2017/18 Taught Postgraduate Programme Catalogue
MSc Ecological Economics
|Programme code:||MSC-ENVI/EE||UCAS code:|
|Duration:||12 Months||Method of Attendance:||Full Time|
|Programme manager:||Dr Daniel O'Neill||Contact address:||firstname.lastname@example.org|
Total credits: 180
- Candidates should normally be graduates or holders of an equivalent undergraduate qualification. A 2:1 degree classification on first degree will be the normal minimum requirement.
- Consideration will be made for candidates with strong professional experience or who have received a previous Master’s degree with merit or higher.
- Candidates from a broad range of disciplines can apply, including social sciences, natural sciences, environmental studies, economics, management, and engineering.
- Relevant business or professional experience will be taken into account.
- A previous degree in economics is not required.
School/Unit responsible for the parenting of students and programme:
School of Earth and Environment
Examination board through which the programme will be considered:
School of Earth and Environment
Many of the most serious environmental and social problems that we face can be traced to root causes in our economic system. On this programme, students learn the main concepts and tools of ecological economics – a multidisciplinary field that seeks to understand and manage the environmental and social dimensions of economic activity.
There is an increasing need to train social and natural scientists who are literate in ecological economics, and yet there are very few institutions that provide such training. The School of Earth and Environment at Leeds is an exception. We have one of the largest and best-regarded ecological economics research groups in the world, and we have a close working relationship with the Economics division in the Business School, who offer a number of optional modules in heterodox economics.
Students on this programme are given an unparalleled education in ecological, environmental, and heterodox approaches to economics. They study concepts ranging from how to value ecosystem services to managing an economy without growth. They apply analytical tools such as input-output analysis and dynamic modelling to understand the relationships between the economy, society, and environment.
Students have the potential to conduct their dissertation on a real-world problem with a partner organisation in their main area of interest. They acquire strong career prospects, in organisations ranging from government and academia to international NGOs and social enterprises.
This programme combines modules that deliver strong foundations in sustainability with more specialist modules in ecological, environmental, and heterodox economics. It’s open to all students with an interest in economic issues, and does not require a previous degree in economics.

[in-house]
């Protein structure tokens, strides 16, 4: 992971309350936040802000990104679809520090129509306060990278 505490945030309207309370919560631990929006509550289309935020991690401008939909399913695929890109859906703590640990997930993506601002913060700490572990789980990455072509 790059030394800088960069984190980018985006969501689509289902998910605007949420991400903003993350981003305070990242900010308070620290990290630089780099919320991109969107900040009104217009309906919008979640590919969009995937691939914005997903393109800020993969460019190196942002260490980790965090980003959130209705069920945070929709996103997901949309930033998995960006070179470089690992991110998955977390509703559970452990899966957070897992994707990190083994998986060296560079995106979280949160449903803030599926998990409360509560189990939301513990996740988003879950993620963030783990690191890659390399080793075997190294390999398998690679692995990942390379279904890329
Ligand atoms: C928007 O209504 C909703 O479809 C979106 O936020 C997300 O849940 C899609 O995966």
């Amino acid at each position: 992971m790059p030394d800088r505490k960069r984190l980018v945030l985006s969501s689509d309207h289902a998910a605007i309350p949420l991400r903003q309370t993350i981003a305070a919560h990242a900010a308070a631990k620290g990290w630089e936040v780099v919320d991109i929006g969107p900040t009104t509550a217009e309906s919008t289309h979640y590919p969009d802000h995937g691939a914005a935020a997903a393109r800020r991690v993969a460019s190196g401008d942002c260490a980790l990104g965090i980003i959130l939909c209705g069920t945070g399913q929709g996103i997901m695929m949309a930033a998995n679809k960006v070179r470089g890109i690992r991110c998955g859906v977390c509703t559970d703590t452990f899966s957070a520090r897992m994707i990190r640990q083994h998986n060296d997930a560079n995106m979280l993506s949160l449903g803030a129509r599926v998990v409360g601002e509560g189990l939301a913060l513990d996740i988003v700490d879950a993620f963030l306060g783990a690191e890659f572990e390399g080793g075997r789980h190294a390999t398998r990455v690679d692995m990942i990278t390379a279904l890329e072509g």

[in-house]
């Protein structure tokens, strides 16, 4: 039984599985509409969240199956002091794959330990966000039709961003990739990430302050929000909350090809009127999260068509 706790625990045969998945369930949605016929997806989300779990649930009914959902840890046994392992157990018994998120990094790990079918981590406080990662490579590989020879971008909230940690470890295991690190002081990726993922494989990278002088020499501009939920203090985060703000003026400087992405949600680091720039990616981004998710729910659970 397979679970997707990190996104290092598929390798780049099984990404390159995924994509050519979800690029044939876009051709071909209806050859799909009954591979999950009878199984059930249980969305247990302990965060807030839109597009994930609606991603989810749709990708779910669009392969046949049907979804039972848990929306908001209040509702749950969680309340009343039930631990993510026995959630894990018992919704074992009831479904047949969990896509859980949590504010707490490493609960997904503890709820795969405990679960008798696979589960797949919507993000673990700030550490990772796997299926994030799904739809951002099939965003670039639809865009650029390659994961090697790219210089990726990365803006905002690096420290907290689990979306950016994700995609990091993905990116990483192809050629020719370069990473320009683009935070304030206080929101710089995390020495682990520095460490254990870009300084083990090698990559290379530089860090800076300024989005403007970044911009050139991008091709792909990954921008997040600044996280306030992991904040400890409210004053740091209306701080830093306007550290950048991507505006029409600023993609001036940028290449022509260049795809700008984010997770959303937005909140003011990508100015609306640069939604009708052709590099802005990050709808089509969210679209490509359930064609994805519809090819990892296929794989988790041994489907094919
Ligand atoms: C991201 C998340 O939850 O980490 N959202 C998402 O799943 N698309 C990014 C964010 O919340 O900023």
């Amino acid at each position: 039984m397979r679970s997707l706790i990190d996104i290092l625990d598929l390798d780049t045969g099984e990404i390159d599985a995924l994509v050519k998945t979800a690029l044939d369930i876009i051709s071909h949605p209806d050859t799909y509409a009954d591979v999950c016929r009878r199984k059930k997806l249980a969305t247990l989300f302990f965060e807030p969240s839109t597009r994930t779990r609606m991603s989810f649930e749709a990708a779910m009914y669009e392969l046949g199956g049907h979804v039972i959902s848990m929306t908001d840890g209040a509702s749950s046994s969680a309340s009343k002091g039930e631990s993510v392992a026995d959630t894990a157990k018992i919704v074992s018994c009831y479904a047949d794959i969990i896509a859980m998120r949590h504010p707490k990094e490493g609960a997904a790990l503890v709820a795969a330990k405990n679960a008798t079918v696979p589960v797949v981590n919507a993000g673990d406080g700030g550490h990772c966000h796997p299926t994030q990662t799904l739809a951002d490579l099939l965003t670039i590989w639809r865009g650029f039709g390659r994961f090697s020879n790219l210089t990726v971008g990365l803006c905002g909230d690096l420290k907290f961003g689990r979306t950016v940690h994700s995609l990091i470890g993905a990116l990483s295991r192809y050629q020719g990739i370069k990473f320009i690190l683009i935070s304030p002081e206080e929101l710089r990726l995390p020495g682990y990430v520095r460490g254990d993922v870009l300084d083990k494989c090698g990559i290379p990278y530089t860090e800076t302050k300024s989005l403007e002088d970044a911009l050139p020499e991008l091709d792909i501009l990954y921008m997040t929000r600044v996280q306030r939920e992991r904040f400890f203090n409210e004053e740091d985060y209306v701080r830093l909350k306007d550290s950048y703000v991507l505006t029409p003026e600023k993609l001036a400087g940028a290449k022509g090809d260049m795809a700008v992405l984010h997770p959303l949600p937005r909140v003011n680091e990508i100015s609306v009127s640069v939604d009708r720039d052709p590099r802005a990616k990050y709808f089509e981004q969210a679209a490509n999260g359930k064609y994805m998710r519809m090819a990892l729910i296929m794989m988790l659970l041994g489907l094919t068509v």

Students who have fewer than 90 credits with an overall credit weighted average of 50% from their taught modules at the end of semester 2, will be suspended from progressing to project until after re-sits have been taken – these are normally taken in August. If after their resits the student has achieved the required number of credits to allow them to potentially achieve an MSc, they will be allowed to progress to project at the next available opportunity - this is usually in the next academic year.
If a student has not achieved the minimum number of credits to progress to project after their re-sits, or they do not wish to continue to their project, they will be awarded either a Postgraduate Diploma or a Postgraduate Certificate dependent on the award criteria for their programme.
To obtain the Masters' (MSc) qualification candidates must pass 165 credits of level 5 modules to include all 5 compulsory modules and the dissertation, and achieve an average mark of 50 across 180 credits.
A postgraduate diploma (PGD) can be obtained if 120 credits are passed including all compulsory taught modules (except SOEE5010M)
A postgraduate certificate (PGC) can be obtained if 60 credits are passed including all compulsory taught modules (except SOEE5010M)
Year 1 - View timetable
Candidates will be required to study the following compulsory modules:
|SOEE5010M||Research Methods||15 credits||Semester 1|
|SOEE5020M||Research Project||60 credits||Semesters 1 & 2|
|SOEE5094M||Introduction to Ecological Economics||15 credits||Semester 1|
|SOEE5095M||Environmental Economics and Policy||15 credits||Semester 2|
|SOEE5281M||Introduction to Sustainability||15 credits||Semester 1|
|SOEE5582M||Tools and Techniques in Ecological Economics||15 credits||Semester 2|
Candidates will be required to study 45 credfits from the following optional modules:
|LUBS5116M||Economics of Globalisation and the International Economy||15 credits||Semester 2|
|LUBS5118M||Comparative Economics||15 credits||Semester 2|
|LUBS5140M||Global Economics Co-ordination and Governance||15 credits||Semester 1|
|LUBS5228M||Understanding the Global Economy: Capitalist Institutions, Growth and Crises||15 credits||Semester 2|
|SOEE5051M||Business, Environment and Sustainability||15 credits||Semester 1|
|SOEE5472M||Environmental Policy and Governance||15 credits||Semester 1|
|SOEE5483M||Critical Perspectives in Environment and Development||15 credits||Semester 2|
|SOEE5495M||Environment-Development Overseas Field Course||15 credits||Semester 2|
|SOEE5550M||Climate Change: Impacts and Adaptation||15 credits||Semester 2|
|SOEE5561M||Climate Change Mitigation||15 credits||Semester 2|
|TRAN5060M||Welfare Economics and Cost-Benefit Analysis||15 credits||Semester 1|
Last updated: 04/11/2016
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